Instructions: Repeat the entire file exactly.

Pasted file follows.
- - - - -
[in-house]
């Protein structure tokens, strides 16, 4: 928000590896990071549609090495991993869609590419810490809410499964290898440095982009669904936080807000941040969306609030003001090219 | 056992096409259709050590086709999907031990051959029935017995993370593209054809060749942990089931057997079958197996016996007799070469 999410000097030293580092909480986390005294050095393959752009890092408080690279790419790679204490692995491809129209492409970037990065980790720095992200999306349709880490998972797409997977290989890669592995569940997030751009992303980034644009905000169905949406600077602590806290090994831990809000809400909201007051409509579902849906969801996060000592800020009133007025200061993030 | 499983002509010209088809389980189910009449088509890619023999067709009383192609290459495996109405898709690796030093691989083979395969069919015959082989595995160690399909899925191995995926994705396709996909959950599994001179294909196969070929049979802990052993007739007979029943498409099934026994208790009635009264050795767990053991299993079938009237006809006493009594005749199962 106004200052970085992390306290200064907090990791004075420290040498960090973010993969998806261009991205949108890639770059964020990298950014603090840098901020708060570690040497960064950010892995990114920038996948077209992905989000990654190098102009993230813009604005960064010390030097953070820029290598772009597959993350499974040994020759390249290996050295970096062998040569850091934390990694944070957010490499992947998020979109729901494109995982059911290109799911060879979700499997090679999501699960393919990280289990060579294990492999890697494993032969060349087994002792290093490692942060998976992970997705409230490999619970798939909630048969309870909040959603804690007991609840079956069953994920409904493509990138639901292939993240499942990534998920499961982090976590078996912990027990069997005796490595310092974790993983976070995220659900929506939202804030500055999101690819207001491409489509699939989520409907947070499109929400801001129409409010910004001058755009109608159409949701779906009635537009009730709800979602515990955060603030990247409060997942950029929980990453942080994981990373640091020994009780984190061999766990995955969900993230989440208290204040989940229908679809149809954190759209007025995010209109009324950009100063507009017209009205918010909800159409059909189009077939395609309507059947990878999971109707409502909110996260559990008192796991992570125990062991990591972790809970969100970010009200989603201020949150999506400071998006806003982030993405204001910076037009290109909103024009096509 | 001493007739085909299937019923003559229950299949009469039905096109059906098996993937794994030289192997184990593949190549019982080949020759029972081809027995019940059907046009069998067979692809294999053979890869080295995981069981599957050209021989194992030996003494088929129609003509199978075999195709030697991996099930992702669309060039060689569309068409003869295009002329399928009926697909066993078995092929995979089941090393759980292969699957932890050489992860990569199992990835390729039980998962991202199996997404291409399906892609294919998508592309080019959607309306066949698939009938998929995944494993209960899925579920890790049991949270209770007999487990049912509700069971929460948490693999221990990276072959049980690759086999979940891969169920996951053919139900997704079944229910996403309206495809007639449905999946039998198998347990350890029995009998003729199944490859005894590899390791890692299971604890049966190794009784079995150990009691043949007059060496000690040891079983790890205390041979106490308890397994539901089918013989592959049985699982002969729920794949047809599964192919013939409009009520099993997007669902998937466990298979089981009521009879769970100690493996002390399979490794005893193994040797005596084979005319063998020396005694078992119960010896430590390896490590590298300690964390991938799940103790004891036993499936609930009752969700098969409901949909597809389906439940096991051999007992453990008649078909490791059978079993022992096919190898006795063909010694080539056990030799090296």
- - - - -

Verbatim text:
[in-house]
């Protein structure tokens, strides 16, 4: 928000590896990071549609090495991993869609590419810490809410499964290898440095982009669904936080807000941040969306609030003001090219 | 056992096409259709050590086709999907031990051959029935017995993370593209054809060749942990089931057997079958197996016996007799070469 999410000097030293580092909480986390005294050095393959752009890092408080690279790419790679204490692995491809129209492409970037990065980790720095992200999306349709880490998972797409997977290989890669592995569940997030751009992303980034644009905000169905949406600077602590806290090994831990809000809400909201007051409509579902849906969801996060000592800020009133007025200061993030 | 499983002509010209088809389980189910009449088509890619023999067709009383192609290459495996109405898709690796030093691989083979395969069919015959082989595995160690399909899925191995995926994705396709996909959950599994001179294909196969070929049979802990052993007739007979029943498409099934026994208790009635009264050795767990053991299993079938009237006809006493009594005749199962 106004200052970085992390306290200064907090990791004075420290040498960090973010993969998806261009991205949108890639770059964020990298950014603090840098901020708060570690040497960064950010892995990114920038996948077209992905989000990654190098102009993230813009604005960064010390030097953070820029290598772009597959993350499974040994020759390249290996050295970096062998040569850091934390990694944070957010490499992947998020979109729901494109995982059911290109799911060879979700499997090679999501699960393919990280289990060579294990492999890697494993032969060349087994002792290093490692942060998976992970997705409230490999619970798939909630048969309870909040959603804690007991609840079956069953994920409904493509990138639901292939993240499942990534998920499961982090976590078996912990027990069997005796490595310092974790993983976070995220659900929506939202804030500055999101690819207001491409489509699939989520409907947070499109929400801001129409409010910004001058755009109608159409949701779906009635537009009730709800979602515990955060603030990247409060997942950029929980990453942080994981990373640091020994009780984190061999766990995955969900993230989440208290204040989940229908679809149809954190759209007025995010209109009324950009100063507009017209009205918010909800159409059909189009077939395609309507059947990878999971109707409502909110996260559990008192796991992570125990062991990591972790809970969100970010009200989603201020949150999506400071998006806003982030993405204001910076037009290109909103024009096509 | 001493007739085909299937019923003559229950299949009469039905096109059906098996993937794994030289192997184990593949190549019982080949020759029972081809027995019940059907046009069998067979692809294999053979890869080295995981069981599957050209021989194992030996003494088929129609003509199978075999195709030697991996099930992702669309060039060689569309068409003869295009002329399928009926697909066993078995092929995979089941090393759980292969699957932890050489992860990569199992990835390729039980998962991202199996997404291409399906892609294919998508592309080019959607309306066949698939009938998929995944494993209960899925579920890790049991949270209770007999487990049912509700069971929460948490693999221990990276072959049980690759086999979940891969169920996951053919139900997704079944229910996403309206495809007639449905999946039998198998347990350890029995009998003729199944490859005894590899390791890692299971604890049966190794009784079995150990009691043949007059060496000690040891079983790890205390041979106490308890397994539901089918013989592959049985699982002969729920794949047809599964192919013939409009009520099993997007669902998937466990298979089981009521009879769970100690493996002390399979490794005893193994040797005596084979005319063998020396005694078992119960010896430590390896490590590298300690964390991938799940103790004891036993499936609930009752969700098969409901949909597809389906439940096991051999007992453990008649078909490791059978079993022992096919190898006795063909010694080539056990030799090296």